You Know That English Is Interesting, Right? – 0.4 CEUs


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Product Description

American Sign Language interpreters spend 50 percent of their working day using or understanding ASL, and the other 50 percent using or understanding spoken English.  However, do interpreters spend 50 percent of their training investigating the English language?  How about 40 percent.  30?  20?  In fact, interpreters think about the English language quite infrequently, relying on the confidence that they are fluent.  But there is more to mastering a language than fluency, isn’t there?  Interpreters know the history of ASL, its varieties across time and space, how it defines a culture, and how oppression has influenced the language and its users.  We are better interpreters because we respect ASL and we strive to be experts in all its facets.  Well what about… that other language?  Wouldn’t knowing the story of English — its usage and users, its history and cultural relevance — also make us better interpreters?  Should we be English experts as well?  This workshop tackles the previously unanswered — and unasked — questions.


Educational Objectives :


  • Classify English into four linguistic eras
  • Name six phenomena through which language changes
  • Compare inflected and uninfected languages
  • Differentiate among accents, dialects, and languages
  • Examine English and ASL idioms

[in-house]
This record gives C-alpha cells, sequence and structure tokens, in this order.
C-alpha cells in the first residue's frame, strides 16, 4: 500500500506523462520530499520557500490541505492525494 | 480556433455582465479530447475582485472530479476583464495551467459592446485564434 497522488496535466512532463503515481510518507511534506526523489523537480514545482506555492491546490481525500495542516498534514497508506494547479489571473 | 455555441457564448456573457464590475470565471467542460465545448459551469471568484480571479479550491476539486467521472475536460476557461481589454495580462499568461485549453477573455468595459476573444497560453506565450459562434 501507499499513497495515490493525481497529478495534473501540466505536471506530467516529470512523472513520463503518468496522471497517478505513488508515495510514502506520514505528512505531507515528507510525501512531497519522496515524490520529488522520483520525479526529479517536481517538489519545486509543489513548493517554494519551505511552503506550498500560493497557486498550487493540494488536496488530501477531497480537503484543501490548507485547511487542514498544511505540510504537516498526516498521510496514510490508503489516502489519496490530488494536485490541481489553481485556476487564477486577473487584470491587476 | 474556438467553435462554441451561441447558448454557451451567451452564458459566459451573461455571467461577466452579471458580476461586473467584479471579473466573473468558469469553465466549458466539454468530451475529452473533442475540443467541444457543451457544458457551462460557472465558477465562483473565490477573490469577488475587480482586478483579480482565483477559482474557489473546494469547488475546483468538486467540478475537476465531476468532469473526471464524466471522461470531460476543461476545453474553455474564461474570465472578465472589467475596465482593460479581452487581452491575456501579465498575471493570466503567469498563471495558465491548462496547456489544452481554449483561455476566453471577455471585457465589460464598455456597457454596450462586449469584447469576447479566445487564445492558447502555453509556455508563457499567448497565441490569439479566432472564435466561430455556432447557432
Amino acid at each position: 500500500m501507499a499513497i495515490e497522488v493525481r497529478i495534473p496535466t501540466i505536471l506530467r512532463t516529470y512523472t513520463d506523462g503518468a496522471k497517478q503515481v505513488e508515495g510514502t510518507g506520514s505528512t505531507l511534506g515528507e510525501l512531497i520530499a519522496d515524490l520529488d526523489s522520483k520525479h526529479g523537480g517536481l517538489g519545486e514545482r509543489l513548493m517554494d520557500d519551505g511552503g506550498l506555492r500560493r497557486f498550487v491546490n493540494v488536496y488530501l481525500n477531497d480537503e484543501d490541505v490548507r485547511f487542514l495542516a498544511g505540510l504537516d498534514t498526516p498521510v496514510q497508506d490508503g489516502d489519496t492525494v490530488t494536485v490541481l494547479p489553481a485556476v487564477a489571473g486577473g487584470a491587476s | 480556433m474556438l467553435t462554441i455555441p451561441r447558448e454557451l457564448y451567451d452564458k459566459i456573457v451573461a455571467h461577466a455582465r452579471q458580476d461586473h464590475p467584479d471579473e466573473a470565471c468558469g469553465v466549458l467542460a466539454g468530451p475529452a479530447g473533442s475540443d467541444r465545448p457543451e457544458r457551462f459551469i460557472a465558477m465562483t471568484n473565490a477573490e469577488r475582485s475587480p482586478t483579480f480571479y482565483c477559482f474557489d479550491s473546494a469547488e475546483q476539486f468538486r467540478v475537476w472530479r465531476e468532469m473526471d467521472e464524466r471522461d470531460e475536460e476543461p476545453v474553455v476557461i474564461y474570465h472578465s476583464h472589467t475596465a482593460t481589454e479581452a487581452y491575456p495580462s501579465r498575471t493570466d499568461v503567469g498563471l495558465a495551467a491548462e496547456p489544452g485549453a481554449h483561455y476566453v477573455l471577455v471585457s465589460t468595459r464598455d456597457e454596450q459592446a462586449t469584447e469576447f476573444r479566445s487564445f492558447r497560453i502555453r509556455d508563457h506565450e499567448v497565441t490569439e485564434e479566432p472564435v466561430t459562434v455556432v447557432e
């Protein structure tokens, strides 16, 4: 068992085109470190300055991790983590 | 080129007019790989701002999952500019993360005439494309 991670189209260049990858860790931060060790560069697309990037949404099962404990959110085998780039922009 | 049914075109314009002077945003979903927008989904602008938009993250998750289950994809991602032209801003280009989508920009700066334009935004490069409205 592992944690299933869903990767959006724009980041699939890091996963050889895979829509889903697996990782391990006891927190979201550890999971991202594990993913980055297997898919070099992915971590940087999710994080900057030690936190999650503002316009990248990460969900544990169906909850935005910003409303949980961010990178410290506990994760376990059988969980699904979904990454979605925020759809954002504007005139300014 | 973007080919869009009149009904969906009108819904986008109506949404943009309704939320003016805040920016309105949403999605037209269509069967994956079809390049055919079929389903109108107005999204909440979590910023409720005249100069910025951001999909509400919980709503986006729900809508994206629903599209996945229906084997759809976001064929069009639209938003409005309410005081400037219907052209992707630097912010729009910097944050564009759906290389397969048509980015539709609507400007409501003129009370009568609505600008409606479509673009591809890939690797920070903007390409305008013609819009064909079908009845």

• Recognize four key English language challenges for interpreters
  • Identify 17 differences between English and ASL
  • Apply an understanding of the history of English to daily interpreting practices

Additional information


0.4 CEUs

Target Audience

Working Sign Language Interpreters



Refund Policy

We will have recorded version of every webcast available. If for some reason you cannot attend the webcast at the scheduled time, you may watch the recorded version later. Because of this, we cannot offer refunds. If a webcast is cancelled, you will be given credit to view another webcast, either live or archived.

Presenter Information

ALEK LEV is a nationally certified American Sign Language interpreter (NIC-Master, CI, CT), a director, actor, and writer, and a political organizer. He has interpreted for three presidents, two Broadway shows, and one Beatle. Over the last twenty years, he has worked freelance in New York and Los Angeles, has taught translation at California State University at Northridge, and has presented CEU workshops to interpreters all around the country.